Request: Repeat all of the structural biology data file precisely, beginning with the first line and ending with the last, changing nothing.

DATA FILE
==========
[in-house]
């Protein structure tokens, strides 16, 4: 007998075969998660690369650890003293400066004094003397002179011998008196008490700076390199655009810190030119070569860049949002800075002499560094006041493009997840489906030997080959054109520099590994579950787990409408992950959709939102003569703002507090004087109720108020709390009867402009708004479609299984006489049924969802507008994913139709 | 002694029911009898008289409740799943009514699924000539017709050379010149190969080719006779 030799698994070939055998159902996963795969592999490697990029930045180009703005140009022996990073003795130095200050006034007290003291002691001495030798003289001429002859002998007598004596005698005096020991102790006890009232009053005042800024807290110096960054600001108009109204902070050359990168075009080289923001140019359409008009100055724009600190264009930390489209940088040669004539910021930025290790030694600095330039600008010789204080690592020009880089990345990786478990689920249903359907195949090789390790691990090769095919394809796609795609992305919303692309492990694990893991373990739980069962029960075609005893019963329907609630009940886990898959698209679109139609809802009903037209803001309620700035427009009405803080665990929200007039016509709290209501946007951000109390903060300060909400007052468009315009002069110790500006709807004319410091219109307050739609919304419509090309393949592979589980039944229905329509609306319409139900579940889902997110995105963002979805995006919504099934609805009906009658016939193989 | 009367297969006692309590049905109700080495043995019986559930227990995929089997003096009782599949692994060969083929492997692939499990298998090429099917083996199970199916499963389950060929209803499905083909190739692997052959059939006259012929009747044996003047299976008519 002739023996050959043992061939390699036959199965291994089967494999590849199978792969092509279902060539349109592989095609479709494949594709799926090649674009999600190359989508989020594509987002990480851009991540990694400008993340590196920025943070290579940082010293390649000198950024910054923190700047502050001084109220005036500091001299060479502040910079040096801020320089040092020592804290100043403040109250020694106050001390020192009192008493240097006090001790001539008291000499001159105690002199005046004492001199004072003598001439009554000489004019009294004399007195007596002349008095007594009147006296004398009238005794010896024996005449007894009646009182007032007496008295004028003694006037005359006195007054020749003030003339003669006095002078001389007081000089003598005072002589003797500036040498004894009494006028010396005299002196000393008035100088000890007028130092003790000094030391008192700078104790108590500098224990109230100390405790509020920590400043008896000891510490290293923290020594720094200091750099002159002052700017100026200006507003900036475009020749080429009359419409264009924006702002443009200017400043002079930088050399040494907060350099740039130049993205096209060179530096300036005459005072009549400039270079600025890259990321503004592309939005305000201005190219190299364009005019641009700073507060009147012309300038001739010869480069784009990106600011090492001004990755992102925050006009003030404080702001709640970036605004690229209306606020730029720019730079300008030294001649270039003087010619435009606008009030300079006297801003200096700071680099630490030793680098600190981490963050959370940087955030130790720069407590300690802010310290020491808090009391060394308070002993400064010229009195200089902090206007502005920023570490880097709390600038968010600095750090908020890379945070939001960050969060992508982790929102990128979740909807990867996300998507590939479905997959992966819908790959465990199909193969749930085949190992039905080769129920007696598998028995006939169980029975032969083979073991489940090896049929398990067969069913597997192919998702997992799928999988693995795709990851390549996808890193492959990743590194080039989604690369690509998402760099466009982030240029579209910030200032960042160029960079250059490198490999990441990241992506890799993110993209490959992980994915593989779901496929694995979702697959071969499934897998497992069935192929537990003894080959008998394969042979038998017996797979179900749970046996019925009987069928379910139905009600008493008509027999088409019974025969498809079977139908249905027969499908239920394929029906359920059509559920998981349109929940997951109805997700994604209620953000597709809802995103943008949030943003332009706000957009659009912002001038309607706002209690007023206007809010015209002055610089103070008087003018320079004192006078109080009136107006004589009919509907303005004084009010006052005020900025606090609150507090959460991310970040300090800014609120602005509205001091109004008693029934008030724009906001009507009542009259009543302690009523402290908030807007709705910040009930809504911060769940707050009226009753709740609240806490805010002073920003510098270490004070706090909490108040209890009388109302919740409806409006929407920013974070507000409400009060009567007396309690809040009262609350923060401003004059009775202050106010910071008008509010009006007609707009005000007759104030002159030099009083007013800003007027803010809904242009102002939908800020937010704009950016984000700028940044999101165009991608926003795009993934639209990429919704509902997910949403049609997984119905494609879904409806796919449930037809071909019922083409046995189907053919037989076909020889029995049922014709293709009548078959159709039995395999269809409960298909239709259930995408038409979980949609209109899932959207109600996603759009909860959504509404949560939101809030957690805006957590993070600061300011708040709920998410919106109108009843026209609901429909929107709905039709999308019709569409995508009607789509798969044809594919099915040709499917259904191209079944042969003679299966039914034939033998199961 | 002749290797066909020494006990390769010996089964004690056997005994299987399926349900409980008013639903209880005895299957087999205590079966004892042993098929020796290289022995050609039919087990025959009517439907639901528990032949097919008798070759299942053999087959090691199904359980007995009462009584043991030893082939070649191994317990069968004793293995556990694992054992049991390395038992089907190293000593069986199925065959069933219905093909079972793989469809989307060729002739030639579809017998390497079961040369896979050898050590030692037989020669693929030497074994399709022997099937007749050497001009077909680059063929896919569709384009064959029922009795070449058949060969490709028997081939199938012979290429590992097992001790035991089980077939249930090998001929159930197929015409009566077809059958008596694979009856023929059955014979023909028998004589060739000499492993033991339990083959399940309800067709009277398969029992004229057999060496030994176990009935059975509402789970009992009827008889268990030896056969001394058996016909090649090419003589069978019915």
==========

[in-house]
């Protein structure tokens, strides 16, 4: 007998075969998660690369650890003293400066004094003397002179011998008196008490700076390199655009810190030119070569860049949002800075002499560094006041493009997840489906030997080959054109520099590994579950787990409408992950959709939102003569703002507090004087109720108020709390009867402009708004479609299984006489049924969802507008994913139709 | 002694029911009898008289409740799943009514699924000539017709050379010149190969080719006779 030799698994070939055998159902996963795969592999490697990029930045180009703005140009022996990073003795130095200050006034007290003291002691001495030798003289001429002859002998007598004596005698005096020991102790006890009232009053005042800024807290110096960054600001108009109204902070050359990168075009080289923001140019359409008009100055724009600190264009930390489209940088040669004539910021930025290790030694600095330039600008010789204080690592020009880089990345990786478990689920249903359907195949090789390790691990090769095919394809796609795609992305919303692309492990694990893991373990739980069962029960075609005893019963329907609630009940886990898959698209679109139609809802009903037209803001309620700035427009009405803080665990929200007039016509709290209501946007951000109390903060300060909400007052468009315009002069110790500006709807004319410091219109307050739609919304419509090309393949592979589980039944229905329509609306319409139900579940889902997110995105963002979805995006919504099934609805009906009658016939193989 | 009367297969006692309590049905109700080495043995019986559930227990995929089997003096009782599949692994060969083929492997692939499990298998090429099917083996199970199916499963389950060929209803499905083909190739692997052959059939006259012929009747044996003047299976008519 002739023996050959043992061939390699036959199965291994089967494999590849199978792969092509279902060539349109592989095609479709494949594709799926090649674009999600190359989508989020594509987002990480851009991540990694400008993340590196920025943070290579940082010293390649000198950024910054923190700047502050001084109220005036500091001299060479502040910079040096801020320089040092020592804290100043403040109250020694106050001390020192009192008493240097006090001790001539008291000499001159105690002199005046004492001199004072003598001439009554000489004019009294004399007195007596002349008095007594009147006296004398009238005794010896024996005449007894009646009182007032007496008295004028003694006037005359006195007054020749003030003339003669006095002078001389007081000089003598005072002589003797500036040498004894009494006028010396005299002196000393008035100088000890007028130092003790000094030391008192700078104790108590500098224990109230100390405790509020920590400043008896000891510490290293923290020594720094200091750099002159002052700017100026200006507003900036475009020749080429009359419409264009924006702002443009200017400043002079930088050399040494907060350099740039130049993205096209060179530096300036005459005072009549400039270079600025890259990321503004592309939005305000201005190219190299364009005019641009700073507060009147012309300038001739010869480069784009990106600011090492001004990755992102925050006009003030404080702001709640970036605004690229209306606020730029720019730079300008030294001649270039003087010619435009606008009030300079006297801003200096700071680099630490030793680098600190981490963050959370940087955030130790720069407590300690802010310290020491808090009391060394308070002993400064010229009195200089902090206007502005920023570490880097709390600038968010600095750090908020890379945070939001960050969060992508982790929102990128979740909807990867996300998507590939479905997959992966819908790959465990199909193969749930085949190992039905080769129920007696598998028995006939169980029975032969083979073991489940090896049929398990067969069913597997192919998702997992799928999988693995795709990851390549996808890193492959990743590194080039989604690369690509998402760099466009982030240029579209910030200032960042160029960079250059490198490999990441990241992506890799993110993209490959992980994915593989779901496929694995979702697959071969499934897998497992069935192929537990003894080959008998394969042979038998017996797979179900749970046996019925009987069928379910139905009600008493008509027999088409019974025969498809079977139908249905027969499908239920394929029906359920059509559920998981349109929940997951109805997700994604209620953000597709809802995103943008949030943003332009706000957009659009912002001038309607706002209690007023206007809010015209002055610089103070008087003018320079004192006078109080009136107006004589009919509907303005004084009010006052005020900025606090609150507090959460991310970040300090800014609120602005509205001091109004008693029934008030724009906001009507009542009259009543302690009523402290908030807007709705910040009930809504911060769940707050009226009753709740609240806490805010002073920003510098270490004070706090909490108040209890009388109302919740409806409006929407920013974070507000409400009060009567007396309690809040009262609350923060401003004059009775202050106010910071008008509010009006007609707009005000007759104030002159030099009083007013800003007027803010809904242009102002939908800020937010704009950016984000700028940044999101165009991608926003795009993934639209990429919704509902997910949403049609997984119905494609879904409806796919449930037809071909019922083409046995189907053919037989076909020889029995049922014709293709009548078959159709039995395999269809409960298909239709259930995408038409979980949609209109899932959207109600996603759009909860959504509404949560939101809030957690805006957590993070600061300011708040709920998410919106109108009843026209609901429909929107709905039709999308019709569409995508009607789509798969044809594919099915040709499917259904191209079944042969003679299966039914034939033998199961 | 002749290797066909020494006990390769010996089964004690056997005994299987399926349900409980008013639903209880005895299957087999205590079966004892042993098929020796290289022995050609039919087990025959009517439907639901528990032949097919008798070759299942053999087959090691199904359980007995009462009584043991030893082939070649191994317990069968004793293995556990694992054992049991390395038992089907190293000593069986199925065959069933219905093909079972793989469809989307060729002739030639579809017998390497079961040369896979050898050590030692037989020669693929030497074994399709022997099937007749050497001009077909680059063929896919569709384009064959029922009795070449058949060969490709028997081939199938012979290429590992097992001790035991089980077939249930090998001929159930197929015409009566077809059958008596694979009856023929059955014979023909028998004589060739000499492993033991339990083959399940309800067709009277398969029992004229057999060496030994176990009935059975509402789970009992009827008889268990030896056969001394058996016909090649090419003589069978019915």